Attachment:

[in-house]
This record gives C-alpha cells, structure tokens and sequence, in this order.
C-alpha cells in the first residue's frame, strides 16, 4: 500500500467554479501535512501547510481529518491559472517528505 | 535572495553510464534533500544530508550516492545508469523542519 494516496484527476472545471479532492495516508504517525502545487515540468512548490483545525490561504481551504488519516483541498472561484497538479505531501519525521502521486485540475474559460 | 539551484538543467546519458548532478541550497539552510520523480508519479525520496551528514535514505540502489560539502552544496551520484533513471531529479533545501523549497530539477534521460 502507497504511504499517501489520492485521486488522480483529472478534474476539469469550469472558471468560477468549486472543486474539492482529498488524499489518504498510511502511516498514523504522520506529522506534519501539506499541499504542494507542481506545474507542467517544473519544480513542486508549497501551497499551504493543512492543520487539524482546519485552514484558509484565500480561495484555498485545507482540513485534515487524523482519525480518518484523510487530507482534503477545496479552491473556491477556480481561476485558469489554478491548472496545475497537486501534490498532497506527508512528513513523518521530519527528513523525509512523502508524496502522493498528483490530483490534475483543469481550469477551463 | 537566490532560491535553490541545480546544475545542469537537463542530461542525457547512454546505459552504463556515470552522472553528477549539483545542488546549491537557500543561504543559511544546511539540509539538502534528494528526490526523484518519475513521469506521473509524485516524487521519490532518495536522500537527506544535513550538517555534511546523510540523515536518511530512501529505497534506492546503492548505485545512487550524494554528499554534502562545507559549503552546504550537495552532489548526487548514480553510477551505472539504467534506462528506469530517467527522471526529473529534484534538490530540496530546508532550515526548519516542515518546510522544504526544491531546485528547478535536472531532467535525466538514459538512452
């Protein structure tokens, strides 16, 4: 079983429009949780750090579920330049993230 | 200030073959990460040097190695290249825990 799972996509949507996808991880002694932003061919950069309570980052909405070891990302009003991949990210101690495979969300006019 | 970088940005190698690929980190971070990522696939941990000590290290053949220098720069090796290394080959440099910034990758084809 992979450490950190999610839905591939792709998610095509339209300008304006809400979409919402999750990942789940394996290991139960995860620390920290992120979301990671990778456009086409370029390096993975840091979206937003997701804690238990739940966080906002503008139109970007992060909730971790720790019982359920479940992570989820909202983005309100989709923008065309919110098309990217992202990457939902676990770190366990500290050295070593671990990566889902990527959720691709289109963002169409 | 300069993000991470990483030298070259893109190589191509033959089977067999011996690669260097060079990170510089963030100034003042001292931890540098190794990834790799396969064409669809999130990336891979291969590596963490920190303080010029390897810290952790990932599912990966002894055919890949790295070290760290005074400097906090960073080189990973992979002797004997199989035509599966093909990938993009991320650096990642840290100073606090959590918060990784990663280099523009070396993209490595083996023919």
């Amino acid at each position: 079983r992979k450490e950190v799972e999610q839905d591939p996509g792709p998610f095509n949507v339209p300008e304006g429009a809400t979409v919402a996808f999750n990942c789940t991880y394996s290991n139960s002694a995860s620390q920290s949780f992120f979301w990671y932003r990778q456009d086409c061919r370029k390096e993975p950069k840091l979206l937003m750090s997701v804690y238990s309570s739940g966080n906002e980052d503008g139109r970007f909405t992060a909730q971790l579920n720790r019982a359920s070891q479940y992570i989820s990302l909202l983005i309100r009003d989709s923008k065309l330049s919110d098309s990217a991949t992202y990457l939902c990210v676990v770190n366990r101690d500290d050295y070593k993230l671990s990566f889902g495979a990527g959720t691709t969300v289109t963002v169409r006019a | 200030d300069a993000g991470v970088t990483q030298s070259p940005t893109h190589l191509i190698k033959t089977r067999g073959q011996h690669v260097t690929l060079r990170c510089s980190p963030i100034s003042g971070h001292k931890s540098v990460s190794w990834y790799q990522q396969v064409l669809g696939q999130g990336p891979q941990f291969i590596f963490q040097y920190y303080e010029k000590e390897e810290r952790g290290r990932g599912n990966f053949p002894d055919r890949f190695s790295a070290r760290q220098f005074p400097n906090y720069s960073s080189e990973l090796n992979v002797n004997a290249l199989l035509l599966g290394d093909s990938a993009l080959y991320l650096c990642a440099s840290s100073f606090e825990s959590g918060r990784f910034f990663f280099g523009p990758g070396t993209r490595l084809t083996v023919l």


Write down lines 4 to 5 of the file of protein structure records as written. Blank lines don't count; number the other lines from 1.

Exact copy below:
């Protein structure tokens, strides 16, 4: 079983429009949780750090579920330049993230 | 200030073959990460040097190695290249825990 799972996509949507996808991880002694932003061919950069309570980052909405070891990302009003991949990210101690495979969300006019 | 970088940005190698690929980190971070990522696939941990000590290290053949220098720069090796290394080959440099910034990758084809 992979450490950190999610839905591939792709998610095509339209300008304006809400979409919402999750990942789940394996290991139960995860620390920290992120979301990671990778456009086409370029390096993975840091979206937003997701804690238990739940966080906002503008139109970007992060909730971790720790019982359920479940992570989820909202983005309100989709923008065309919110098309990217992202990457939902676990770190366990500290050295070593671990990566889902990527959720691709289109963002169409 | 300069993000991470990483030298070259893109190589191509033959089977067999011996690669260097060079990170510089963030100034003042001292931890540098190794990834790799396969064409669809999130990336891979291969590596963490920190303080010029390897810290952790990932599912990966002894055919890949790295070290760290005074400097906090960073080189990973992979002797004997199989035509599966093909990938993009991320650096990642840290100073606090959590918060990784990663280099523009070396993209490595083996023919």
């Amino acid at each position: 079983r992979k450490e950190v799972e999610q839905d591939p996509g792709p998610f095509n949507v339209p300008e304006g429009a809400t979409v919402a996808f999750n990942c789940t991880y394996s290991n139960s002694a995860s620390q920290s949780f992120f979301w990671y932003r990778q456009d086409c061919r370029k390096e993975p950069k840091l979206l937003m750090s997701v804690y238990s309570s739940g966080n906002e980052d503008g139109r970007f909405t992060a909730q971790l579920n720790r019982a359920s070891q479940y992570i989820s990302l909202l983005i309100r009003d989709s923008k065309l330049s919110d098309s990217a991949t992202y990457l939902c990210v676990v770190n366990r101690d500290d050295y070593k993230l671990s990566f889902g495979a990527g959720t691709t969300v289109t963002v169409r006019a | 200030d300069a993000g991470v970088t990483q030298s070259p940005t893109h190589l191509i190698k033959t089977r067999g073959q011996h690669v260097t690929l060079r990170c510089s980190p963030i100034s003042g971070h001292k931890s540098v990460s190794w990834y790799q990522q396969v064409l669809g696939q999130g990336p891979q941990f291969i590596f963490q040097y920190y303080e010029k000590e390897e810290r952790g290290r990932g599912n990966f053949p002894d055919r890949f190695s790295a070290r760290q220098f005074p400097n906090y720069s960073s080189e990973l090796n992979v002797n004997a290249l199989l035509l599966g290394d093909s990938a993009l080959y991320l650096c990642a440099s840290s100073f606090e825990s959590g918060r990784f910034f990663f280099g523009p990758g070396t993209r490595l084809t083996v023919l």